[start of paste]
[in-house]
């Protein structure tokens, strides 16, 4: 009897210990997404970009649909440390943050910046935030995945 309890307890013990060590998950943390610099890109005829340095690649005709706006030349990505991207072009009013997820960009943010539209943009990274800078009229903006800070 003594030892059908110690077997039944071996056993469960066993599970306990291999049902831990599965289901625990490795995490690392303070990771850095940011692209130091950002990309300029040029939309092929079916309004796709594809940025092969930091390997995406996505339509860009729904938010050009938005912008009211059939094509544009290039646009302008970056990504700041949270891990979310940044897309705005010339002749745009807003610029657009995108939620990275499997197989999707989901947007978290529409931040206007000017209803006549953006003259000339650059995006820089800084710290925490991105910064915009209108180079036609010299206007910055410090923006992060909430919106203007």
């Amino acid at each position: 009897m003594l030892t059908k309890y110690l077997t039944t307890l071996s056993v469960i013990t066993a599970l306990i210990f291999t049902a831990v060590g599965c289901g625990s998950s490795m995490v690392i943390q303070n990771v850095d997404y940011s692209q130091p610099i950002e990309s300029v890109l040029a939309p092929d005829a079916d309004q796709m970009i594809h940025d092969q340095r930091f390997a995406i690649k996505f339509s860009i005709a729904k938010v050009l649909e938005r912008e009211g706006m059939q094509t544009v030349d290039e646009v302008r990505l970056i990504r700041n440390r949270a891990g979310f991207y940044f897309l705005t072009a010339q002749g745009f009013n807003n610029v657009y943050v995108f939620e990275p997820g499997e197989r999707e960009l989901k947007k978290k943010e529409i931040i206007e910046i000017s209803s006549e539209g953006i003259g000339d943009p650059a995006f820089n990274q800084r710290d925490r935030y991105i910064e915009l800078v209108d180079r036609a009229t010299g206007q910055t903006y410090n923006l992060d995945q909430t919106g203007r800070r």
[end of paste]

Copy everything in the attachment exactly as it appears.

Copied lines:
[in-house]
């Protein structure tokens, strides 16, 4: 009897210990997404970009649909440390943050910046935030995945 309890307890013990060590998950943390610099890109005829340095690649005709706006030349990505991207072009009013997820960009943010539209943009990274800078009229903006800070 003594030892059908110690077997039944071996056993469960066993599970306990291999049902831990599965289901625990490795995490690392303070990771850095940011692209130091950002990309300029040029939309092929079916309004796709594809940025092969930091390997995406996505339509860009729904938010050009938005912008009211059939094509544009290039646009302008970056990504700041949270891990979310940044897309705005010339002749745009807003610029657009995108939620990275499997197989999707989901947007978290529409931040206007000017209803006549953006003259000339650059995006820089800084710290925490991105910064915009209108180079036609010299206007910055410090923006992060909430919106203007």
């Amino acid at each position: 009897m003594l030892t059908k309890y110690l077997t039944t307890l071996s056993v469960i013990t066993a599970l306990i210990f291999t049902a831990v060590g599965c289901g625990s998950s490795m995490v690392i943390q303070n990771v850095d997404y940011s692209q130091p610099i950002e990309s300029v890109l040029a939309p092929d005829a079916d309004q796709m970009i594809h940025d092969q340095r930091f390997a995406i690649k996505f339509s860009i005709a729904k938010v050009l649909e938005r912008e009211g706006m059939q094509t544009v030349d290039e646009v302008r990505l970056i990504r700041n440390r949270a891990g979310f991207y940044f897309l705005t072009a010339q002749g745009f009013n807003n610029v657009y943050v995108f939620e990275p997820g499997e197989r999707e960009l989901k947007k978290k943010e529409i931040i206007e910046i000017s209803s006549e539209g953006i003259g000339d943009p650059a995006f820089n990274q800084r710290d925490r935030y991105i910064e915009l800078v209108d180079r036609a009229t010299g206007q910055t903006y410090n923006l992060d995945q909430t919106g203007r800070r």